Was wondering whether you tested semolina flour and what is the difference between semolina and all purpose flour+wheat gluten ? Does your flour mix have more or less total gluten than semolina?

    • Quin December 24, 2015 - 1:14 pm

      Jim, I’ve found that semolina gives the noodles a coarser feel (allows the sauce to grab onto the noodle), while the flour + wheat gluten gives the noodle a springier texture. Happy eating!

  • Matt Breen January 6, 2016 - 4:52 pm

    Has anyone had any luck obtaining the udon and ramen (HR2403 and HR2406 respectively) extruder plates for the Philips Pasta Maker? I am having a heck of a time finding them except on Australian websites that will not ship to North America. The spaghetti plate works good for ramen noodles, but those thick udon noodles, not so much

    • Dave January 6, 2016 - 7:32 pm

      No luck here either Matt 🙁 However … I DID purchase the “thick spaghetti” disc and find it to be my favourite size for regular egg/spaghetti noodles. It’s a bit thick for ramen, giving more bite, so I’m also left wondering how the actual Ramen plate compares.

      • Duncan January 22, 2016 - 3:59 pm

        I have been hunting for these too. I even called the company but they person I talked to had no idea what I was looking for. I wonder if they are the same discs we can get just called something different (like spaghetti-ramen, thick spaghetti-udon??). If enough of us bug the company maybe we can actually get these things.

        • Dave January 22, 2016 - 10:00 pm

          I hope so Duncan! We can only hope … And eat … And eat …. 🙂

        • Millsy April 12, 2016 - 7:35 am

          Hello Everyone, for once I’m benefitting from being Australian, normally our options are far more limited compared to the rest of the world. I also searched for the udon,remen discs for outside of Australia but couldn’t find any. The more expensive model of the pasta maker does come with 3 extra discs and it has scales designed into the machine but costs A LOT more. I think we can get it in Australia because we have many Asian origins as part of the Australian population. I have not bought this machine yet though I think I’m about to since I love my pasta and noodles so much and this machine makes it so simple to make homemade. If and when I do buy it I will let you know how the ramen go.

      • Anita A. October 24, 2016 - 6:54 am

        I’ve been researching the parts maker heavily. When I’ve compared the Australian website photos to North American photos, it appears the ‘Japanese kit’ ramen disc is the same as the ‘thick spaghetti’ disc. Hope this helps!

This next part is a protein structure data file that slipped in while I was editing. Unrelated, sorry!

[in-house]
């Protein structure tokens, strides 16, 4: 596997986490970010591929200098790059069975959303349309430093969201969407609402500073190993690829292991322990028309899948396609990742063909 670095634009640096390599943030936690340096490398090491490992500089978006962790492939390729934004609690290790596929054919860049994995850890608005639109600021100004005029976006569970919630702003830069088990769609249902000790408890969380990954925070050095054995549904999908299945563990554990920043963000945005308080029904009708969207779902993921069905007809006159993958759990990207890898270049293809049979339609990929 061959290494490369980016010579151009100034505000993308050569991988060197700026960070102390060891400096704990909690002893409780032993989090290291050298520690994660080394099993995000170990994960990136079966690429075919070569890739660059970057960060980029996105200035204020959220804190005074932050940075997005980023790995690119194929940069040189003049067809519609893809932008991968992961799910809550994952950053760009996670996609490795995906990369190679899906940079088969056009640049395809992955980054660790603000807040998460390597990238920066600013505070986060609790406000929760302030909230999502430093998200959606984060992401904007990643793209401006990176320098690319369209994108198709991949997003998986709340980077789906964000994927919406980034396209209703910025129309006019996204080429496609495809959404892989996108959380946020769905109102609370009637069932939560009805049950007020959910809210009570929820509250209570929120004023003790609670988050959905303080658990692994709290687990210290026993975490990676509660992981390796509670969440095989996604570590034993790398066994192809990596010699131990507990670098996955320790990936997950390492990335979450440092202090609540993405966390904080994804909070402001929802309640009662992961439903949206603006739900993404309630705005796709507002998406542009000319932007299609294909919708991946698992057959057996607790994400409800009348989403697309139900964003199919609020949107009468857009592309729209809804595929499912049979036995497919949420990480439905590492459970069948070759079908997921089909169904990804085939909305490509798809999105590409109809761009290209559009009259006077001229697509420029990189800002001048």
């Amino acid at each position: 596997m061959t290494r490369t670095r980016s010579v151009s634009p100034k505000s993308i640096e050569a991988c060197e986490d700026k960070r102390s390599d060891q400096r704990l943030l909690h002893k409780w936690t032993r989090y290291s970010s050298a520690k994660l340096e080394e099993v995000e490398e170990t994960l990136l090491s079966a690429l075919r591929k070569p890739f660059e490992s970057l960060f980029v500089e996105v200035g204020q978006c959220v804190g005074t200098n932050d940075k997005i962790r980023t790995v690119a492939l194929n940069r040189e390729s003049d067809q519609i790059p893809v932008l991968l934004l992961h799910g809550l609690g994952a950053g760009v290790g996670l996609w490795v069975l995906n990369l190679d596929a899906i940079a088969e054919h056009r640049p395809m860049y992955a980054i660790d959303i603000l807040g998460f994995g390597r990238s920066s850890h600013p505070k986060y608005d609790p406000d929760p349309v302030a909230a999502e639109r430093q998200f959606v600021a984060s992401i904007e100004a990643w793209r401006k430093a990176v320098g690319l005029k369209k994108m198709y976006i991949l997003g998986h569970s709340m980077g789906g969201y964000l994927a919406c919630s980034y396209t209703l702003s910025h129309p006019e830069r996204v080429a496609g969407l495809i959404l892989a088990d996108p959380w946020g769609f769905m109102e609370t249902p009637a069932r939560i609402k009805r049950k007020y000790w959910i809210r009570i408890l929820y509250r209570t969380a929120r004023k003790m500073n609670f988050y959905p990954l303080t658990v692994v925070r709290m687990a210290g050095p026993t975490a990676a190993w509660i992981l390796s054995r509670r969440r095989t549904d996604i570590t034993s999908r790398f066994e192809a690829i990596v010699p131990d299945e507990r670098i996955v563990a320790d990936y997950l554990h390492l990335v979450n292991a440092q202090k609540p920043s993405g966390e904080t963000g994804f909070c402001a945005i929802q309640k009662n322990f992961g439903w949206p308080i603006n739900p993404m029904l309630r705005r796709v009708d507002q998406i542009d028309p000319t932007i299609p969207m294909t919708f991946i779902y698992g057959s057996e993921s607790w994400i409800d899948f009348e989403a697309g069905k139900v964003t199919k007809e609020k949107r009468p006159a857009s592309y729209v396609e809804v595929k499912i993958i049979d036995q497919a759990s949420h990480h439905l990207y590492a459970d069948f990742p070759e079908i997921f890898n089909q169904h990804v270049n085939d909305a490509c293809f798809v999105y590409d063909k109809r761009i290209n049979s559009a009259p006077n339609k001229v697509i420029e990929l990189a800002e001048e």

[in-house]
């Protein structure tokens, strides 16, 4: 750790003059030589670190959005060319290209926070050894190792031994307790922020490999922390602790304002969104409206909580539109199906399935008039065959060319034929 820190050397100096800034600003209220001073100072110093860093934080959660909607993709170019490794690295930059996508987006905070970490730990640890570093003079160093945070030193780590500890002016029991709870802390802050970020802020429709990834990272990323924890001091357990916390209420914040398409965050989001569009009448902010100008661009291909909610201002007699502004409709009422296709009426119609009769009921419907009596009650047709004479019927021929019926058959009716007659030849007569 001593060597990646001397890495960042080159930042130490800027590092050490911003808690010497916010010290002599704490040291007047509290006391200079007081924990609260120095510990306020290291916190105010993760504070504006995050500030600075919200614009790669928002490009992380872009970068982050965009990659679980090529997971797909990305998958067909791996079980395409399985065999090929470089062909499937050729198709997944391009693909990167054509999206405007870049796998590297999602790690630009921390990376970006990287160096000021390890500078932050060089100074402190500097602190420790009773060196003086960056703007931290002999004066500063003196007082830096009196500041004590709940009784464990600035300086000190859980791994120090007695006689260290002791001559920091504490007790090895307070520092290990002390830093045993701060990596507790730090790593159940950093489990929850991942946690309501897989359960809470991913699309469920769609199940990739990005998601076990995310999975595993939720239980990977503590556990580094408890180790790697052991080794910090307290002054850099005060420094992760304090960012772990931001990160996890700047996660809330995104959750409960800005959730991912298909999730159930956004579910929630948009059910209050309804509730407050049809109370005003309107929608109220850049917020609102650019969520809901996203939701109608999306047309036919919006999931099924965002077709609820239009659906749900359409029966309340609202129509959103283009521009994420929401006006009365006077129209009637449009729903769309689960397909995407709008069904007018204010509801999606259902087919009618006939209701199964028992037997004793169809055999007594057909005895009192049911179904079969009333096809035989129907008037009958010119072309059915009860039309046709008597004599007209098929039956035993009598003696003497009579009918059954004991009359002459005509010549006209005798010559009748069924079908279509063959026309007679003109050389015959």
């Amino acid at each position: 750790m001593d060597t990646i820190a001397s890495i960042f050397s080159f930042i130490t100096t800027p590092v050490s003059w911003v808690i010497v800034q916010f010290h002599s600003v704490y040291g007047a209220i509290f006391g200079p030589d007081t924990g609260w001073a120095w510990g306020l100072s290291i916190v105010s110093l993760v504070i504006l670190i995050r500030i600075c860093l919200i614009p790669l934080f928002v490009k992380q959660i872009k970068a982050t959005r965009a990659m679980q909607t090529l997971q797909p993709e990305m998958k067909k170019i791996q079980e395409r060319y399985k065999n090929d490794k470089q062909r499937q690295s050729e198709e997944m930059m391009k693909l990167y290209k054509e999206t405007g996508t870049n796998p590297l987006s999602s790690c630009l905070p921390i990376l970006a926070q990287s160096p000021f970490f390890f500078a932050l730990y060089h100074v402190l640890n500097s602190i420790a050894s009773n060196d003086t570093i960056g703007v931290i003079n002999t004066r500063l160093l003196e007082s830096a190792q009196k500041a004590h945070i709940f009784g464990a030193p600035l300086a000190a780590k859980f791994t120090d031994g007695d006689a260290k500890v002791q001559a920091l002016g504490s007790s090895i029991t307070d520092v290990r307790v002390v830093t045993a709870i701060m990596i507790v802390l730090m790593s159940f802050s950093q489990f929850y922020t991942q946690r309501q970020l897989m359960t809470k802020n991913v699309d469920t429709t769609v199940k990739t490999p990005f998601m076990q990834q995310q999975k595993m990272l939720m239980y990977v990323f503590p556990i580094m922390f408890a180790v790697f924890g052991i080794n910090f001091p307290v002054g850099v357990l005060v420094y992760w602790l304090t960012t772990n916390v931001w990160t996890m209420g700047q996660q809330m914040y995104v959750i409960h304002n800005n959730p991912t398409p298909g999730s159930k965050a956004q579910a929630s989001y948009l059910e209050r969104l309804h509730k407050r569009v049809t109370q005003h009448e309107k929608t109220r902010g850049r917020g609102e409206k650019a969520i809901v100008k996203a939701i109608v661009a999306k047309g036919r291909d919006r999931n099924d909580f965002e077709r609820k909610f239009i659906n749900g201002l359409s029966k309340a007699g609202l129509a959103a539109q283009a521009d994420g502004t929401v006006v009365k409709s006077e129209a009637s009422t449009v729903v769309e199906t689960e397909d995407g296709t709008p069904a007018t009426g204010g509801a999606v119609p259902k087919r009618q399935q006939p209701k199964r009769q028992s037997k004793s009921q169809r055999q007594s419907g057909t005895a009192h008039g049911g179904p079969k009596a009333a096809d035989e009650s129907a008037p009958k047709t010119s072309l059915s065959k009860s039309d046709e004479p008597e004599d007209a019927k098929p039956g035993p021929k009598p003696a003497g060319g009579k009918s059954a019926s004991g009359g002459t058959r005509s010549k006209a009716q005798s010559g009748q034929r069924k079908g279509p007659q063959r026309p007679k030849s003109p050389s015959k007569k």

• Dave December 16, 2016 - 11:15 pm

          Wow! Thanks for confirming that Anita! Good to know we have access to similar items here 🙂

  • Fajfall March 22, 2016 - 5:24 pm

    Holy moly I’ve been looking for a proper ramen recipe for ages without success and now I found your site by accident when researching the Philips noodle maker!

    I’m just wondering if the high alkalinity is safe for the stomach? I once made noodles with dried bicarb and my hands and stomach felt dry from it.

    • Quin March 22, 2016 - 9:11 pm

      Our family has never had any stomach issues from the kansui. We’ve also done the homemade baked soda and no issues either. However if you’re sensitive, perhaps it may not be worth the stomach upset.

    • Millsy April 12, 2016 - 8:11 am

      I was slightly confused regarding the discs, it only comes with 2 extra disc but that has two metal discs, one for lasagna and one for dumpling or ravioli skins. So 1: lasagna, dumpling and ravioli skins 2: penne 3: pappardelle or flat wide 4: fettuccine 5: angel hair 6: spaghetti

      Compared to spaghetti, fetaccini, penne, lasagna or dumpling on the cheaper model.
      Hopefully that clears it up.

  • Oscar May 15, 2016 - 10:21 pm

    Thanks for this recipe!
    Finally made me do ramen by myself for the first time this weekend!

    Just curious on one thing though.
    The original recipe doesn’t use egg. But this recipe requires them.
    Have you tried without egg in the philips pasta maker? And if, how were your results?

    My noodles had a very strong taste of egg.
    Is it like that for you aswell? Thinking maybe i’m using the wrong flour.

    Best regards all the way from Sweden!

    • Quin May 24, 2016 - 11:04 am

      Hey Oscar! Without egg the noodles have a little less bite… a softer noodle. If you prefer it without egg, do it! All the best 🙂

  • Samantha N September 2, 2016 - 11:49 am

    Thanks for your post.
    Just wonder if I can use the same measurement of Kansui for Lye water?

    • Aimee C December 17, 2016 - 11:28 am

      This is my question, too, because I can’t find Lye water, but I can find Kansui.

      • Dave December 19, 2016 - 1:19 pm

        A google search says it is, but I’m not sure if the exact composition is the same. According to this article (, “Japanese alkaline solution – it contains 80% sodium carbonate and 20% potassium carbonate”. If lye water is the same concentration, then is should be able to be sued. But I’m not a chemist so try at your own risk of course 🙂 Happy cooking!

  • Sam December 16, 2016 - 10:27 pm

    Which disk did you use? It looked too small to be spaghetti. Looking forward to trying out your recipe as soon as I decide on getting the Phillips machine or the Kichenaid attachment.

  • Janet Ostridge January 10, 2017 - 8:13 pm

    So glad I found your site. Just got my Philips Pasta maker and am interested in making high protein flour pasta such as using garbanzo bean flour. Any suggestions adding egg,? some flour? olive oil? gluten? I have searched for recipes using alternative flours without success and only found a spelt flour recipe.

    • Dave January 10, 2017 - 8:45 pm

      Glad you found us too Janet 🙂 We haven’t tried alternative flours in the Philips Pasta Maker, but would love to hear from you if you get the chance to test 🙂 Happy eating!

  • Jim U January 11, 2017 - 10:06 am

    Have been making ramen using the recipe above including the same brand of alkali water (kansui) as pictured, but the taste of the kansui in the cooked noodles seemed much too strong. My wife finally convinced me to remove kansui altogether and the noodles were much tastier and still had good texture. We also switched from the spaghetti disc to the angel hair disc and were much happier with the results. The thinner noodles were more ramen-like than the spaghetti sized noodles.